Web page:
Malta: Wage formation
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Whereas the minimum wage in Malta is set by law, wages are often regulated by collective agreements at enterprise level. All wages are topped up by a mandatory annual wage increase based on the inflation rate. Workers in the IT sector are among the most highly paid categories of workers. Industrial disputes in Malta normally revolve around wage issues. The General Workers’ Union has organised several campaigns against illegal and unethical wage practices. Unions are concerned that inflation is rising higher than the annual cost of living increase, thus diminishing the purchasing power of workers.
1. Systems of wage formation
a) Please briefly describe the main systems of wage formation in your country (when relevant please distinguish between private-public sector). For example:
- is the system underpinned by legislation or collective bargaining, a mixture of both, or other factors, such as the labour market?
- who are the main actors?
- do state bodies play a role in wage setting?
The system of wage formation includes elements of both legislation and collective bargaining. Legislation stipulates the minimum wages through the National Minimum Wage National Standard Order and various Wage Regulation Orders for specific sectors. Besides, a mandatory Cost of Living Allowance (COLA) based on the inflation of the previous 12 months as calculated by the Retail Price Index (RPI), is added every year to all the wages including the minimum wage. The RPI Management Board is composed of a chairperson, the Director of the National Statistics Office (NSO) (ex-officio member), two government representatives, two representatives of industry (one from the General Retailers and Traders Union and another one from the Federation of Industry), and two workers' union representatives (one from the Confederation of Malta Trade Unions and another one from the General Workers’ Union)
Around half of all employees are covered by collective agreements. The main actors in collective bargaining are trade unions and employers. Employers’ Associations are not normally involved in collective bargaining. The government is a main employer in Malta. It has a Collective Bargaining Unit (CBU) which is involved in the negotiations of collective agreements on behalf of the government departments and other government-run or -owned enterprises. The CBU was set up to assist in the wage containment in the public sector, as part of the government’s policy to control public expenditure. Its remit is to ensure that the financial benefits negotiated in the collective agreements are set within the parameters set by the Minister of Finance.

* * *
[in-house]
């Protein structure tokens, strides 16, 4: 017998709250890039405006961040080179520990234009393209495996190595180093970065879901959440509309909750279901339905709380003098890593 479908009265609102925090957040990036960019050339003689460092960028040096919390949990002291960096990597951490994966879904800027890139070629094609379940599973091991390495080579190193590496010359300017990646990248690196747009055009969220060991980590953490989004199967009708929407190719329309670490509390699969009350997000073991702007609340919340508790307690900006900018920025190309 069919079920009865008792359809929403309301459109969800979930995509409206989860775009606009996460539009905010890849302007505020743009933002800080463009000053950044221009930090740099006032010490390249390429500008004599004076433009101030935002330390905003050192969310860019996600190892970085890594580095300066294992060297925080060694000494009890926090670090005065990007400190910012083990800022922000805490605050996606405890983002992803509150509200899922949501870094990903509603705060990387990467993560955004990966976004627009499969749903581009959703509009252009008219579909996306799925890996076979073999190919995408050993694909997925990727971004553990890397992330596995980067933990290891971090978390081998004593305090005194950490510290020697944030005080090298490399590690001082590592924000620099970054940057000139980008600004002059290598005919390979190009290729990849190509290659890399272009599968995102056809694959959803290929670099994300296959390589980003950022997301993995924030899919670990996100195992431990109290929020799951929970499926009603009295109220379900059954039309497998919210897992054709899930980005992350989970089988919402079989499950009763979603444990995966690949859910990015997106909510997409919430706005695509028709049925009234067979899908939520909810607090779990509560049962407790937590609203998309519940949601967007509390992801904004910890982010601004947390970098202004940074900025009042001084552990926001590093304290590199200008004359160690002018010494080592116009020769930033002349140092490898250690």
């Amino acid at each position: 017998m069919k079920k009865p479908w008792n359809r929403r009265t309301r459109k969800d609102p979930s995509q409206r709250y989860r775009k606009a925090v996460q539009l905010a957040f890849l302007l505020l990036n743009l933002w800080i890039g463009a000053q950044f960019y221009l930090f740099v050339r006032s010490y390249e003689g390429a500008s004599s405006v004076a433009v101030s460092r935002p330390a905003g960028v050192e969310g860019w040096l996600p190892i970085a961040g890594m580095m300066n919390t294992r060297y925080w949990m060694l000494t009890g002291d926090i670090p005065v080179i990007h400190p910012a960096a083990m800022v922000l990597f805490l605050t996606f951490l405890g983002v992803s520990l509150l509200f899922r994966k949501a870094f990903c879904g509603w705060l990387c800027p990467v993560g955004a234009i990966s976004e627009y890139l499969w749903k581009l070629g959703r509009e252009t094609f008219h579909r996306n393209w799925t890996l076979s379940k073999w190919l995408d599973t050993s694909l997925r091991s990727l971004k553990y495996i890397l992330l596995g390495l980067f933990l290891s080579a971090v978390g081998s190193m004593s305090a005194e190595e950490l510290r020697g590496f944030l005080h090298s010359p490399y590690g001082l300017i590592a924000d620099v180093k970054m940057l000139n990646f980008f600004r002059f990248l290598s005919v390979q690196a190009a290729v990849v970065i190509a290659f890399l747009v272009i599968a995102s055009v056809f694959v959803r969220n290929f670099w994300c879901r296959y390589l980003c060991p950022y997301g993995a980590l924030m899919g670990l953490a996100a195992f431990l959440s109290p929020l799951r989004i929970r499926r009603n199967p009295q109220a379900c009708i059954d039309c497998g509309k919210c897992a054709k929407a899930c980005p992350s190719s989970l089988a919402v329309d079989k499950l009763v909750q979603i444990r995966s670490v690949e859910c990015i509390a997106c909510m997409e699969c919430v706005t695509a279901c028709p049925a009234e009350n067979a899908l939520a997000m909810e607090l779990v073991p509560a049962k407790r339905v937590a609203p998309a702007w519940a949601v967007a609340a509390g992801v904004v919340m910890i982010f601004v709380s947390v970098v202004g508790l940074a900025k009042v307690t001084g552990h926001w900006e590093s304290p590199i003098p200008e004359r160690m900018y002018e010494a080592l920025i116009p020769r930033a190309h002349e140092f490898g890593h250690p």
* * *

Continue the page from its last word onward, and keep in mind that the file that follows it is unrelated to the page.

b) If collective bargaining is the main determinant, what is the main level at which this takes place (national, sectoral, and/or company level)? Where relevant, please refer to other European Foundation studies that you have written in this context. Where collective bargaining fails, what is the role of labour market institutions (i.e. labour court, labour commission)? Provide an example if relevant.
Collective bargaining in Malta takes place at company level. Maltese legislation establishes and caters for voluntary settlement of disputes through mediation and conciliation. The Employment and Industrial Relations Act (EIRA, 2002) makes provisions for the appointment of a conciliation panel of not less than five persons to serve as conciliators in trade disputes. Where a trade dispute exists or is apprehended, the parties to the dispute may agree to refer the dispute to (a) the Director of the Department of Industrial and Employment Relations (DIER) or (b) a conciliator who may be chosen by the same parties to the dispute in agreement with each other. If no such agreement is reached between the parties, the director chooses a conciliator from amongst the conciliation panel. If the appointed conciliator reports a deadlock, the matter is referred to the minister responsible for employment who may choose one of the following two options: (i) appoint a court of inquiry to inquire the causes and circumstances of the dispute; (ii) on an application by both parties, refer such trade dispute to the Industrial Tribunal.